In January of 2012, I wrote a blog post titled "Home Is Where The Mind Is," and at the time, it was an accurate summation of how I felt. But for most of 2013, I've felt particularly rootless, in body and in mind, especially the last few months, which have seen me flit from city to city, country to country, continent to continent, driven by wanderlust and something bigger. I'm at the halfway point of my month in Berlin, and I'm already anticipating my next stop (Venice, though still tentative). If this is my search for home (that something bigger), I clearly still haven't found what I'm looking for.
Or maybe I already had without even knowing it. What a comforting thought: "Home is where the heart is." That would give me two of them: New York City and Melbourne. Though I don't have a lease, a mortgage or any other real-estate claim in either place, chunks of my heart are in both.
It's easy for me to understand why New York City has a piece of my heart. I lived there for 15 years. Although I haven't been based there since 2006, it's still the city of my dreams -- literally. Whenever my dreams are set in a specific city, it's almost always New York City. Just yesterday, in fact, I had a dream in which I was torn between two ex-lovers, who, in the dream, were composites of actual exes in New York City, the town where I have the most exes.
The climax of the dream took place on the Upper East Side, a neighborhood that I rarely frequented unless it was to visit the Metropolitan Museum of Art, when I stood facing both guys at the same time near the entrance of an apartment building that looked a little like the one Charlotte York lived in on Sex and the City before she married Trey McDougal. I was meeting up with one of the guys there, and the other one happened to be passing by. It was almost like the SATC episode in which Charlotte was caught double-booking dates. I thought about pretending the latter was just a casual friend and tending to his bruised ego later, but I decided I'd invite good karma into my life by telling the truth. That's when I woke up.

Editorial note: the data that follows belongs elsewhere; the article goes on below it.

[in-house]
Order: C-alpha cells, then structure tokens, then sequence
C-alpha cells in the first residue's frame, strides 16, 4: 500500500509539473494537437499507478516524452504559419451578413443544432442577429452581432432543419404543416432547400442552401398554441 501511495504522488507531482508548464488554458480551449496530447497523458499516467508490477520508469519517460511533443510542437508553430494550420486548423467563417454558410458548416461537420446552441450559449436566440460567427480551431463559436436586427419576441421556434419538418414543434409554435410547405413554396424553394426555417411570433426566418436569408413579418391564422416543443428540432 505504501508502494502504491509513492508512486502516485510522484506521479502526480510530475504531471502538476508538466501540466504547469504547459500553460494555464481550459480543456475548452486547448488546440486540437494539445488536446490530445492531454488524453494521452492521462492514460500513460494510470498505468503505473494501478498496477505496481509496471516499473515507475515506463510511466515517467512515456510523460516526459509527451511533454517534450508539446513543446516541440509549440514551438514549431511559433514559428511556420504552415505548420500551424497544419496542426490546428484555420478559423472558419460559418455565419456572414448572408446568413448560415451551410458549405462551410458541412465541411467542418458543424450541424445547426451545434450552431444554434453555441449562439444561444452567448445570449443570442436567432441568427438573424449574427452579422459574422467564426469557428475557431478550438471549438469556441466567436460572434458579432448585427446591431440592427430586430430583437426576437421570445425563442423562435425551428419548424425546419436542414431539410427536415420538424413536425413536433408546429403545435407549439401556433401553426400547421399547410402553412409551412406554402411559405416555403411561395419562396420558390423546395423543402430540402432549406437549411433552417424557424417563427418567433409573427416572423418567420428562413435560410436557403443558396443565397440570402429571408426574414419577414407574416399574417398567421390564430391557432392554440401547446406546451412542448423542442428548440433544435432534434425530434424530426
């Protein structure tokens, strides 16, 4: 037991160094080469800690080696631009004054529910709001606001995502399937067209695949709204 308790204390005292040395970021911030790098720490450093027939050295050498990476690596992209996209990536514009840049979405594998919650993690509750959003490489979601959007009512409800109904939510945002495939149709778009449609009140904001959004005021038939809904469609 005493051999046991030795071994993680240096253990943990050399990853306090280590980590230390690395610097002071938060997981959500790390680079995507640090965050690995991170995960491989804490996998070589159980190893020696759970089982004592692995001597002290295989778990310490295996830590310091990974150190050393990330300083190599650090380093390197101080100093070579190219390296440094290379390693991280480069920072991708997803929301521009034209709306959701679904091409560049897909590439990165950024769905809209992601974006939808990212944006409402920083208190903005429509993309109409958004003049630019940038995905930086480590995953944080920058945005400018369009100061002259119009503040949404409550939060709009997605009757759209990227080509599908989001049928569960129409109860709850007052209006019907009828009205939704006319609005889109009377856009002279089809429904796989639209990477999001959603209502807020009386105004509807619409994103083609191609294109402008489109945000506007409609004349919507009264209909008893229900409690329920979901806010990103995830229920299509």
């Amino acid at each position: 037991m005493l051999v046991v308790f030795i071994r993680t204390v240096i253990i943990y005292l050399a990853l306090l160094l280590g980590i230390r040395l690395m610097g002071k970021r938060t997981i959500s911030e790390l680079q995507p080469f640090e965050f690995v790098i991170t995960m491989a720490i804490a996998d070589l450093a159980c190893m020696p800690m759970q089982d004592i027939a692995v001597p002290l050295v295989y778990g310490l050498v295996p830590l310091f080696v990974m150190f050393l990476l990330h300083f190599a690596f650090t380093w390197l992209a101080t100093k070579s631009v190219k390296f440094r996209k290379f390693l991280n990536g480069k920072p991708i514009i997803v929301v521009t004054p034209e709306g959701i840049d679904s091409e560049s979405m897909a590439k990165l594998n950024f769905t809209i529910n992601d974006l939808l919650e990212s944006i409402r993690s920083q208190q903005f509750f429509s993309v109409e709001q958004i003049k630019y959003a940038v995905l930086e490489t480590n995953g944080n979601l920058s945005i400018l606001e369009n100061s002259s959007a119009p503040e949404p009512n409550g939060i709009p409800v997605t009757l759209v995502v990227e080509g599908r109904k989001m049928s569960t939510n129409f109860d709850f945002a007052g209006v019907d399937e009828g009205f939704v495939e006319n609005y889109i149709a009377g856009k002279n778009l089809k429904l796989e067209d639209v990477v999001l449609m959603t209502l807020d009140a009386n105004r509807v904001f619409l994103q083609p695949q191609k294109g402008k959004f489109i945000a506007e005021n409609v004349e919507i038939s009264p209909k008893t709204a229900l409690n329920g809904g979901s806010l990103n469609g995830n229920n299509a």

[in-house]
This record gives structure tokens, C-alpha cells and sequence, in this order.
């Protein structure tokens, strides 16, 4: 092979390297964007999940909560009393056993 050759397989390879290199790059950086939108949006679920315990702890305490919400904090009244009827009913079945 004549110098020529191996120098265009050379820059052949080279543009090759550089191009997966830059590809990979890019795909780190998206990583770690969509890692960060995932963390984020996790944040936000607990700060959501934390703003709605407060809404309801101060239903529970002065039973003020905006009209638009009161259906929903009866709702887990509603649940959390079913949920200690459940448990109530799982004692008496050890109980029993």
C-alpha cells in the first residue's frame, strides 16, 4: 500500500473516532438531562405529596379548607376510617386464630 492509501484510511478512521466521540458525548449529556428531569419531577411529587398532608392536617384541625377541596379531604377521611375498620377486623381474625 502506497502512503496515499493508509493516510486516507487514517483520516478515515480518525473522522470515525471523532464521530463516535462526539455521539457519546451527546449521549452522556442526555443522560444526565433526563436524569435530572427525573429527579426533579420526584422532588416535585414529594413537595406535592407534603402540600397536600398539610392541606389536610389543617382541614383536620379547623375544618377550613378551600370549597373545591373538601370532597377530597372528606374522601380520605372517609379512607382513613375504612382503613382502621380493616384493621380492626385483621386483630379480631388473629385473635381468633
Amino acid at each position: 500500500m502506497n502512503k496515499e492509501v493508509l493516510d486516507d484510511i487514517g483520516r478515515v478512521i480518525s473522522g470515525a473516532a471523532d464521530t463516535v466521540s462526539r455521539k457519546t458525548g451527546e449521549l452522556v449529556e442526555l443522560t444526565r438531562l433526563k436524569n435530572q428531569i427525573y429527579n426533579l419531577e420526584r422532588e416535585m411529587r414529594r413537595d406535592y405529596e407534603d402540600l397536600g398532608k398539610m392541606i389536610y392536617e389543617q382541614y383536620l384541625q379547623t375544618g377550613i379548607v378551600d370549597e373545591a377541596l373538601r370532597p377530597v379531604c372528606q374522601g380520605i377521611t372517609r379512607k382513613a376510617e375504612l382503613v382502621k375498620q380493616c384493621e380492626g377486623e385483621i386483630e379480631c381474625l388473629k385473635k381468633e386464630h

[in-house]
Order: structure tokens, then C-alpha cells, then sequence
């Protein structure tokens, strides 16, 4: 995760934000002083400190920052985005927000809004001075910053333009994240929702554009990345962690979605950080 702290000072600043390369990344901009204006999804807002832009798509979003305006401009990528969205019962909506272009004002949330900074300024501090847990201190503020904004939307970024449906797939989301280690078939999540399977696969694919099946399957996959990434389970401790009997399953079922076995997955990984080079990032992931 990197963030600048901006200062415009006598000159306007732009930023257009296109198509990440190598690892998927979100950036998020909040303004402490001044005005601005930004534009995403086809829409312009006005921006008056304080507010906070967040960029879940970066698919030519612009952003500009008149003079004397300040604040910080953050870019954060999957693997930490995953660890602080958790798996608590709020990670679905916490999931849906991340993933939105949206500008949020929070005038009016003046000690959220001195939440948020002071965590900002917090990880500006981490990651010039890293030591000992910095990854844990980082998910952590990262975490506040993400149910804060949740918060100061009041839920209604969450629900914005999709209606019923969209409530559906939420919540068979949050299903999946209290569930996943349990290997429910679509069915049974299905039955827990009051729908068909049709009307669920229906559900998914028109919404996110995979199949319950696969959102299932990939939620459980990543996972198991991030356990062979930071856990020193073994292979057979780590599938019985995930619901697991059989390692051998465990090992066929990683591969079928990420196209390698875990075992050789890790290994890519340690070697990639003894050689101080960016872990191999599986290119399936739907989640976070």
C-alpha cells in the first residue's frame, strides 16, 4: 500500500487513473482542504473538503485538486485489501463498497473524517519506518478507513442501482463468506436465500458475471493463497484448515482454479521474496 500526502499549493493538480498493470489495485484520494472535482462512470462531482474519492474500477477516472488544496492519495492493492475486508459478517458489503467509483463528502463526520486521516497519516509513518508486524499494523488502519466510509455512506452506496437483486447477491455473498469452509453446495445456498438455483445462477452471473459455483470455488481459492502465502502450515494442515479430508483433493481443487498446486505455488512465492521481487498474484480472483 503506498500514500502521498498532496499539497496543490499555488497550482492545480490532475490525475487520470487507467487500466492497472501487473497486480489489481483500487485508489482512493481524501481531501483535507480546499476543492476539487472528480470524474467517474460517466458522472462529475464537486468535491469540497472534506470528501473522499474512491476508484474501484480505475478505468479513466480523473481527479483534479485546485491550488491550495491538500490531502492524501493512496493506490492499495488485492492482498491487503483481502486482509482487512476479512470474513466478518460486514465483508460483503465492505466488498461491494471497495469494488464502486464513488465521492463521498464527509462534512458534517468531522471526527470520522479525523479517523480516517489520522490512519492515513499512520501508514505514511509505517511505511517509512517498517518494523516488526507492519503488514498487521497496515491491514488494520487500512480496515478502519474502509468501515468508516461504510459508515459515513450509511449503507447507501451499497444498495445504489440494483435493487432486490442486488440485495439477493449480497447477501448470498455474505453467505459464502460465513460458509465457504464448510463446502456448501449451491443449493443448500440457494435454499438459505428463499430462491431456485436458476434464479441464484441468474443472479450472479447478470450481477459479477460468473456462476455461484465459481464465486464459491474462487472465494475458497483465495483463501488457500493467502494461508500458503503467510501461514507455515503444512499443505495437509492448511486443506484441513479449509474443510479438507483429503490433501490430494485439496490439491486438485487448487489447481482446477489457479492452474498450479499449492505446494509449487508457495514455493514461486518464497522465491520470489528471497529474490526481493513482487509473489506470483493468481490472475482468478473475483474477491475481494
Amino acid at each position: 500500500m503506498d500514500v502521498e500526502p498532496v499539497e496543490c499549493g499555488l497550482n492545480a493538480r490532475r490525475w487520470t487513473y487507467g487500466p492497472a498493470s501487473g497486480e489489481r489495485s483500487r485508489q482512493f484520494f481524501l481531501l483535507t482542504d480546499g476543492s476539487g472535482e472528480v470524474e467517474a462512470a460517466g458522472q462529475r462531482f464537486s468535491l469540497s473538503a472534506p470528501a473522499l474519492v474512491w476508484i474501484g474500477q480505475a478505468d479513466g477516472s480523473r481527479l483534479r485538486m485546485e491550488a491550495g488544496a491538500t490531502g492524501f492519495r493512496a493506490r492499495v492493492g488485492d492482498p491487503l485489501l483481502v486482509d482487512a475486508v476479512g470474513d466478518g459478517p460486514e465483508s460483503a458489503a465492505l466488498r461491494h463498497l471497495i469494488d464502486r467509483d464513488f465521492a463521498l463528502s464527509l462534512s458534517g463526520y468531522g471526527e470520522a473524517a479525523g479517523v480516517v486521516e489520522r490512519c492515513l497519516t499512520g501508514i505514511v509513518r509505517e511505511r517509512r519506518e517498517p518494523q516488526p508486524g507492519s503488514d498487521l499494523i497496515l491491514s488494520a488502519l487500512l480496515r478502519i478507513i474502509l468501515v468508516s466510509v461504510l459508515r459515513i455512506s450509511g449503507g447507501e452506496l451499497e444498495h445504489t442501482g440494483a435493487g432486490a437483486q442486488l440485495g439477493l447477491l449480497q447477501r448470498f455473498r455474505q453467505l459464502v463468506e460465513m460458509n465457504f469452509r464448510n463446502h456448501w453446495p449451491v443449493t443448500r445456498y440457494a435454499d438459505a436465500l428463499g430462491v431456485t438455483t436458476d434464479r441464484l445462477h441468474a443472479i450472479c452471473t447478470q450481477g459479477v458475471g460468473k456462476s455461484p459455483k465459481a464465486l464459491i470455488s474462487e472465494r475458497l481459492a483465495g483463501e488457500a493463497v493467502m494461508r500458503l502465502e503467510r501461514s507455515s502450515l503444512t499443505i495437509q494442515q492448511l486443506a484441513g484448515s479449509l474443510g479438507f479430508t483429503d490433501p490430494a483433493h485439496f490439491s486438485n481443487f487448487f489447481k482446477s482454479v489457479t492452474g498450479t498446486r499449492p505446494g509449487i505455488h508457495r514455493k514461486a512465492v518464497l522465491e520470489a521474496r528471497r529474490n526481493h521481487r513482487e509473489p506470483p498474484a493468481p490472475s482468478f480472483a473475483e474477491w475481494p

I wondered if my strange dream means an ex is about to re-enter my life. I've been thinking about my first one a lot lately because he's German, and I'm in Berlin, which, incidentally, has yet to enter any of my dreams. But then, neither has Buenos Aires -- and I lived there for four and a half years.
To be honest, the only dreams I can recall having that involved Melbourne were not about the city itself but rather my only ex in it. Time might simply not be on our side, Melbourne's and mine: Since I discovered it in September of 2010, I haven't actually spent more than four consecutive months there. But since the moment I first pulled into it, Melbourne has owned a space of my heart that's gradually increased in size. It's a combination of things: cool people, a beautiful city, awesome running tracks, quality friends and one great love.
And apparently, I'm not the only one who thinks of it as my home. This morning I received a message from Tobias, a guy I met in Melbourne during my recent three-month stint there, posing a question that I truly didn't expect to be asked today: "Are you even planning on coming home?"
To Melbourne? If nothing else in my life is so certain right now, on that you can always count.